John the Apostle, the brother of James, ministered in Ephesus during his later years and was exiled to the isle of Patmos, not far from Ephesus. Of the seven letters of Revelation 2&3, Jesus wrote to Ephesus first, mediated through John. Rev. 2.1-7 is the only letter to the Ephesians.
It is fairly clear that the Apostle John was the younger brother of James and probably only about 12-14 years of age at the start of Jesus’ ministry. This is why Jesus spent valuable time instructing him, since John would have not needed to relearn unwarranted beliefs, like the other disciples. John, being a young teenager in 30 CE could have easily lived to 90-95 CE when his gospel and Revelation were written. After reading the many different theories of authorship of Revelation, I firmly believe it was John the Disciple and brother of James, sons of Zebedee.
The bible records two letters to Laodicea. Jesus wrote one in Rev. 3.14-22 rebuking this materially wealthy city. The other biblical letter to them was earlier from Paul. To find it requires detective work.
Skeptics have long discounted Ephesians as one of Paul’s letters since it is inconsistent with both his common practice and historical records (Acts). There is not one personal greeting in all of the letter whereas, in Paul’s other letters, personal greetings are a prominent feature. In Eph. 1.5, Paul says he “heard about their faith.” This is at odds with what Paul said to the Ephesian elders in Acts 20.31: Therefore be alert, remembering that for three years I did not cease night or day to admonish every one with tears (ESV). If “Ephesians” was really written to another church, many of the sceptic’s qualms would be resolved.
Paul’s epistle, which we call “Ephesus,” really has to be “to Laodicea.” Through the centuries of church history, many writers, good and bad, have recognized this fact. The “to Ephesus” is probably a later addition from a scribe who found a copy in Ephesus. Paul (and the Spirit) wanted the Christians to compare different perspectives, both true, in the letters of Colossians and Laodicea. This is the only way for Col. 4.16 to be fulfilled: And when this letter has been read among you, have it also read in the church of the Laodiceans; and see that you also read the letter from Laodicea (ESV). Paul instructed both of these letters to become circular, and therefore copies were commissioned to accomplish this command. Since the Laodicean Letter became circular, this fact makes it highly unlikely that it would be lost to history. So, where is the Epistle to Laodicea?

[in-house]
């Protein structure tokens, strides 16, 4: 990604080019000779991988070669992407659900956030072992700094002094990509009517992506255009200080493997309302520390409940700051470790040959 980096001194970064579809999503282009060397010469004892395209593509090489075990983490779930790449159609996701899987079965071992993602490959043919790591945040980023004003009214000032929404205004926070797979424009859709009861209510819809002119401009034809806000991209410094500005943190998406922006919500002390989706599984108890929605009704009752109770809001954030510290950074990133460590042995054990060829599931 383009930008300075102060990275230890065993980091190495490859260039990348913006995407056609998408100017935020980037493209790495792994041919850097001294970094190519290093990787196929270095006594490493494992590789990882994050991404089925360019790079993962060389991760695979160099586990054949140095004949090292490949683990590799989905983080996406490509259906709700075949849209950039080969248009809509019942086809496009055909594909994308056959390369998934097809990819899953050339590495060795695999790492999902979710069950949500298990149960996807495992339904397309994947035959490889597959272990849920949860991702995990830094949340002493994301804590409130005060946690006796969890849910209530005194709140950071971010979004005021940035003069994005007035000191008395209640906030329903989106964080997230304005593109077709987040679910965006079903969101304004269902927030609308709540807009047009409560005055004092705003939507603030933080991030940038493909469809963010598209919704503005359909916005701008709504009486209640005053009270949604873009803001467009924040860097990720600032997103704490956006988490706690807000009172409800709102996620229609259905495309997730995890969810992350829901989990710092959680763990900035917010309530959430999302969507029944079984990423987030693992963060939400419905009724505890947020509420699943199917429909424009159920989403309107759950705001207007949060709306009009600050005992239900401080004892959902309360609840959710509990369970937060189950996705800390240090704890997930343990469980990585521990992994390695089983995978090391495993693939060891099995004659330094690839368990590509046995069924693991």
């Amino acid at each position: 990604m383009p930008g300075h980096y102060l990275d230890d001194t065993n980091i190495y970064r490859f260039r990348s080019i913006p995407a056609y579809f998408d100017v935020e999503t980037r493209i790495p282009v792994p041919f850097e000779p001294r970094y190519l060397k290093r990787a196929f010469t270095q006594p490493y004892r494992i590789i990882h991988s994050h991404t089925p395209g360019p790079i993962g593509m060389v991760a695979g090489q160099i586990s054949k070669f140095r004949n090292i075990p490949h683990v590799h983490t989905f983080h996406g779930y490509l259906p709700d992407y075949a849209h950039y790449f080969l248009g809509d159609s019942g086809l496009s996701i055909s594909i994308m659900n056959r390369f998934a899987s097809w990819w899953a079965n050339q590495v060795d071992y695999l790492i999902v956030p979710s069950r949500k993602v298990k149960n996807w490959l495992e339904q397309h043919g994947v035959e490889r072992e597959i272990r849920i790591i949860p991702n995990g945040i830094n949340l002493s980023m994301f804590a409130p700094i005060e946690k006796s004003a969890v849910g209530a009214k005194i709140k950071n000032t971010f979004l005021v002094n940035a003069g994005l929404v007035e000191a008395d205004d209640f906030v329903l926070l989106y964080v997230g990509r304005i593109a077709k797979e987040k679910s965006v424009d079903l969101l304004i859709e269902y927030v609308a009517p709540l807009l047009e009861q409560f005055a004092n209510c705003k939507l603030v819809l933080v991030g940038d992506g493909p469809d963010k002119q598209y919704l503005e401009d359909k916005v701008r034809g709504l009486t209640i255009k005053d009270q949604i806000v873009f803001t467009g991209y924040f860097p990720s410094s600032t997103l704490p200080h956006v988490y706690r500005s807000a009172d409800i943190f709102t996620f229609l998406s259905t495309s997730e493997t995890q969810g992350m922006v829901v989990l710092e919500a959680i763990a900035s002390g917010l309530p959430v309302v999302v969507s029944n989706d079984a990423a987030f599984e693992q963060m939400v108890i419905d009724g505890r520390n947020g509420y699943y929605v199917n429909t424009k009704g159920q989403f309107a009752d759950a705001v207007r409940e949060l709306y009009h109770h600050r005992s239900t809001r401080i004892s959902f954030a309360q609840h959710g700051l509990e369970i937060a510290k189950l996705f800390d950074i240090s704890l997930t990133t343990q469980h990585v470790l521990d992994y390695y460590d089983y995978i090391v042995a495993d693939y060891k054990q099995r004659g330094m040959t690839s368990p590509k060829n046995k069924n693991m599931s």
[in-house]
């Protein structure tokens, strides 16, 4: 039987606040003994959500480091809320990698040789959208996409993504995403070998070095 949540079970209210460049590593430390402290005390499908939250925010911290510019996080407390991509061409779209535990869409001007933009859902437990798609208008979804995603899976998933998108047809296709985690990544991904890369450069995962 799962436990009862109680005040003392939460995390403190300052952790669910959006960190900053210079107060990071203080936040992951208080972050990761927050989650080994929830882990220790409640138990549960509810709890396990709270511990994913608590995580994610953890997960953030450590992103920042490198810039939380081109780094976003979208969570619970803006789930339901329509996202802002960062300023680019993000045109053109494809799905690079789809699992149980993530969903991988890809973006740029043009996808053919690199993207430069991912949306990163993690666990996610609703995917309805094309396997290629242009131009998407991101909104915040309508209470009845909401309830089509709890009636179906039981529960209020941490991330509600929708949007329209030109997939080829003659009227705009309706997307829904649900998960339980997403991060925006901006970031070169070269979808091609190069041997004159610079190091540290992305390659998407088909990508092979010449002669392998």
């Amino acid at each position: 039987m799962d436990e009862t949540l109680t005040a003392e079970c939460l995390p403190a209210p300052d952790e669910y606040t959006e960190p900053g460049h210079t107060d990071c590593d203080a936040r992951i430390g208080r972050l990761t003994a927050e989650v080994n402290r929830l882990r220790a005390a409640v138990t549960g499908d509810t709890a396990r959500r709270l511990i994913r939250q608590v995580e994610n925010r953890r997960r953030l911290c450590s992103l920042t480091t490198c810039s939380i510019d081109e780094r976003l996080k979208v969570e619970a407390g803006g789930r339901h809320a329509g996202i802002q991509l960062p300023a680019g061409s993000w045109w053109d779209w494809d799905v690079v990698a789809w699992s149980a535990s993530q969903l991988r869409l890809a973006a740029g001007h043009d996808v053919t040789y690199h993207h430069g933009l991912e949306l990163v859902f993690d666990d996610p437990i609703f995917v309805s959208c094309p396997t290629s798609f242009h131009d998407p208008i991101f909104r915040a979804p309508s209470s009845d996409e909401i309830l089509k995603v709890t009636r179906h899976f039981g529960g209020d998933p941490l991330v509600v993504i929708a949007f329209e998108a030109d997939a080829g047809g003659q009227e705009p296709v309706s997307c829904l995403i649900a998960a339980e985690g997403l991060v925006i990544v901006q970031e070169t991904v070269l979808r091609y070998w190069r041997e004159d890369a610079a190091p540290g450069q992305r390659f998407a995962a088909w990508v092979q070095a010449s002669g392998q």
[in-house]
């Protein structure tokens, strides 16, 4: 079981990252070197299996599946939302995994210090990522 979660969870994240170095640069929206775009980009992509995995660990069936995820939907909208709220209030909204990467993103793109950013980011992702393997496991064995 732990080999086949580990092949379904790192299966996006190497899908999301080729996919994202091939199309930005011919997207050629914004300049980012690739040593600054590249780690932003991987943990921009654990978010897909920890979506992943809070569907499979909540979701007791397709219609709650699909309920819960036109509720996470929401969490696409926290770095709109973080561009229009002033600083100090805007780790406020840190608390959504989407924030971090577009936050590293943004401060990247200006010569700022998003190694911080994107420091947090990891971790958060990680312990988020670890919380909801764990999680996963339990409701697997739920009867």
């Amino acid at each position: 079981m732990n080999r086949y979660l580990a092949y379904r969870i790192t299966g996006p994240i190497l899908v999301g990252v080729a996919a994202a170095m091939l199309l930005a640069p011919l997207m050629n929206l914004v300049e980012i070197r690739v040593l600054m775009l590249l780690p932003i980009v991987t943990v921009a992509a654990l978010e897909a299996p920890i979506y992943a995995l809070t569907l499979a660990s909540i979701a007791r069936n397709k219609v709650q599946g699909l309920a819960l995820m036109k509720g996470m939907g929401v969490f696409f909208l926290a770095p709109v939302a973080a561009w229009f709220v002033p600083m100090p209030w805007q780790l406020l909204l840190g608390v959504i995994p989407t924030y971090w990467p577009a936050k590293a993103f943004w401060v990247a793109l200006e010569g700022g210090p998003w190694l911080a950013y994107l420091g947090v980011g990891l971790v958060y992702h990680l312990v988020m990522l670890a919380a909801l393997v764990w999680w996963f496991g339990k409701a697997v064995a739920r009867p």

The city of Ephesus, scarcely 100 miles to the west by way of a prominent trade route, would have been a natural repository for one of these copies. The copy at Ephesus would have served subsequent generations who didn’t know Paul, personally, like those among whom he ministered. Because Paul spent nearly three years in Ephesus that church didn’t need a correspondence the way that Laodicea and Colossians did. Paul only “heard about their faith” (Col. 1.4, Eph. 1.15). All of Paul’s letters were already becoming circular as seen from 2Pet. 3a: as he does in all his letters when he speaks in them of these matters (ESV). Since Paul commands this letter (“Ephesians” via Col. 4.16) to become circular, this may have been a reason for it to lose its address.
Whether my contention is believed or not, it is still beneficial to carefully compare the letters of Colossians and “Ephesians” since they both given similar instruction slightly differently. In several places, I believe, they explain each other.